Centre for Continuing Education

French Art History Course: The Realist Avant-garde to the School of Paris

Art History. Explore humankind’s amazing cultural heritage.

Study objects of art and their historical development the smart way with Art History courses at the University of Sydney.

L’Ecole de Paris reflected the extraordinary position of the French capital as the undisputed centre of the global art world during the first four decades of the 20th century. Ever since the emergence of the Realist Avant-garde, France has played a leading role in the cultural life of Europe. A wave of artists of all nationalities gravitated towards the city of lights, and contributed to the climate of creative intensity. By the mid-1920s, Paris was home to an estimated 70,000 painters and sculptors, most of whom survived in poverty, first in Montmartre, later in Montparnasse.


This Art History course aims to:

  1. Define the works of art for their pictorial value in their historical context;
  2. Record the evolution of art through times;
  3. Recognise various scenes represented in art which include an understanding of iconography and symbolism;
  4. Follow a methodology to help read a work of arts in terms of lines, colors, and perspective;
  5. Identify art works for those planning to travel to the sites discussed in the course.


The benefits are immense and valuable. At the end of the course, a student will be able to measure the diversity of French art and understand the concept of Modern Art that exploded during the first four decades of the twentieth century. The student will be able to look at a work of art, place it within a historical, cultural and artistic context and deciphers the message behind its aesthetical beauty.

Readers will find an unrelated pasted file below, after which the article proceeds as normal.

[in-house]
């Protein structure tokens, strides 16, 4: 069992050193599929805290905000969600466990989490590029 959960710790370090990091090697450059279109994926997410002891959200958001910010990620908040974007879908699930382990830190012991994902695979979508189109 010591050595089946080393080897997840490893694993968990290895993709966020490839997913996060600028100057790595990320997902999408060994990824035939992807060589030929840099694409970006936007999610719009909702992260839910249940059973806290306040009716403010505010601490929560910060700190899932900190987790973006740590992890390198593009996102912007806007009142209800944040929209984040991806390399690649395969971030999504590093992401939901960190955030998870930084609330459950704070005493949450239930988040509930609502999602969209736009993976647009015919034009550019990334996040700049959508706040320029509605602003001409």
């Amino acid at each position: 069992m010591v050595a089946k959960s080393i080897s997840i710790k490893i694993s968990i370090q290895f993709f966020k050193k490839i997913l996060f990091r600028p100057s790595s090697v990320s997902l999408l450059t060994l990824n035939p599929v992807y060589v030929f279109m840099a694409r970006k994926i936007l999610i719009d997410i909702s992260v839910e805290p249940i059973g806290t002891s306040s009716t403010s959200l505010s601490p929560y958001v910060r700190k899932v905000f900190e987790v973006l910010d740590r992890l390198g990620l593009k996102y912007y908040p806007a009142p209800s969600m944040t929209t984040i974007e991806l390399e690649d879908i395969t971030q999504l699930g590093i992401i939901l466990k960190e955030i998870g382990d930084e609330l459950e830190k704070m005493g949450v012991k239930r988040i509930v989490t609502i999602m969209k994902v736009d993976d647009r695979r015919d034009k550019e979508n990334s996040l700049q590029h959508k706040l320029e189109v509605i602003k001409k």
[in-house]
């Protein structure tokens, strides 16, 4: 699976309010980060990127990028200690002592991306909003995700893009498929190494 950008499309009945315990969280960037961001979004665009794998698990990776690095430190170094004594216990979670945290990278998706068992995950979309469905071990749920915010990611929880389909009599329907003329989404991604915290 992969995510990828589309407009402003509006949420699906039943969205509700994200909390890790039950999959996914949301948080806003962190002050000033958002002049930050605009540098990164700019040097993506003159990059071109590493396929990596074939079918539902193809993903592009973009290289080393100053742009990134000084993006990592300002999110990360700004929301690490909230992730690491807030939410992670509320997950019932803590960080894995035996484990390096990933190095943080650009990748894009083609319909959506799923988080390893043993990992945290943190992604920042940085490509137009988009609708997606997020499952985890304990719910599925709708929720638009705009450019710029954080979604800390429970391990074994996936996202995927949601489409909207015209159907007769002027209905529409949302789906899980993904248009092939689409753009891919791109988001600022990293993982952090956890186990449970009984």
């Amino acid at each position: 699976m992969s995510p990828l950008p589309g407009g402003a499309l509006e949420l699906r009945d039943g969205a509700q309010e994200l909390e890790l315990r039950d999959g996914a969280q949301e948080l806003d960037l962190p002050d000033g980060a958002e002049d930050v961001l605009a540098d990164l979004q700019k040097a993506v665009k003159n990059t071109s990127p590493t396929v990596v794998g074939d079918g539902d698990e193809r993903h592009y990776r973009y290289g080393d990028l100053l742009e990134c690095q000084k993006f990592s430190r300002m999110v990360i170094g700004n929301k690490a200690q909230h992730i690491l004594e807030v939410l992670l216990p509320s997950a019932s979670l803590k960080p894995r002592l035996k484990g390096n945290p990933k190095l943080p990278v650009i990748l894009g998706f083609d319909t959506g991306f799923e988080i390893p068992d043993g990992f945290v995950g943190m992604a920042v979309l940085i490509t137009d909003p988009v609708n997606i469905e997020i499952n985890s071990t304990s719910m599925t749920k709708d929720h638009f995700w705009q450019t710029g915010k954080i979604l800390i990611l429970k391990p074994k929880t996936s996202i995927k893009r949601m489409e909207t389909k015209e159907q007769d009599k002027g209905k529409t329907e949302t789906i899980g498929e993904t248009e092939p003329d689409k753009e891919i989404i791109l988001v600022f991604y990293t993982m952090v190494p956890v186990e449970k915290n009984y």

This Art History course will cover the following content:

Realism and Impressionism

In the mid-Nineteenth Century, great art was still defined as art that took it’s subjects from religion, history or mythology and its style from ancient Greece and Rome. But Courbet and Millet called for an art that would depict, as he called it, the beauty of modern life, appropriate for an industrial, commercial, urban culture. Later, Manet painted modern life in Paris, a city which was undergoing rapid modernization in the period after 1855. The generation which followed Courbet found a more accurate pictorial solution to the ‘scientific optical objectivity’. This was the foundation of Monet’s Impressionism.

Post Impressionism

The work of van Gogh, Gauguin, Cézanne and Seurat together constitute Post-Impressionism and yet their work is so varied and unrelated, we might never otherwise think of these four artists as a group. Each of these artists was concerned with solving particular issues that had to do with their own individual sensibility. Here we will explores the sketchy multi-perspectival views of Cézanne, Seurat’s systematized critiques of upper middle-class Paris, Gauguin’s fascination with the primitive and exotic, and van Gogh’s unerring ability to convey deeply human experiences.

Fauvism and Cubism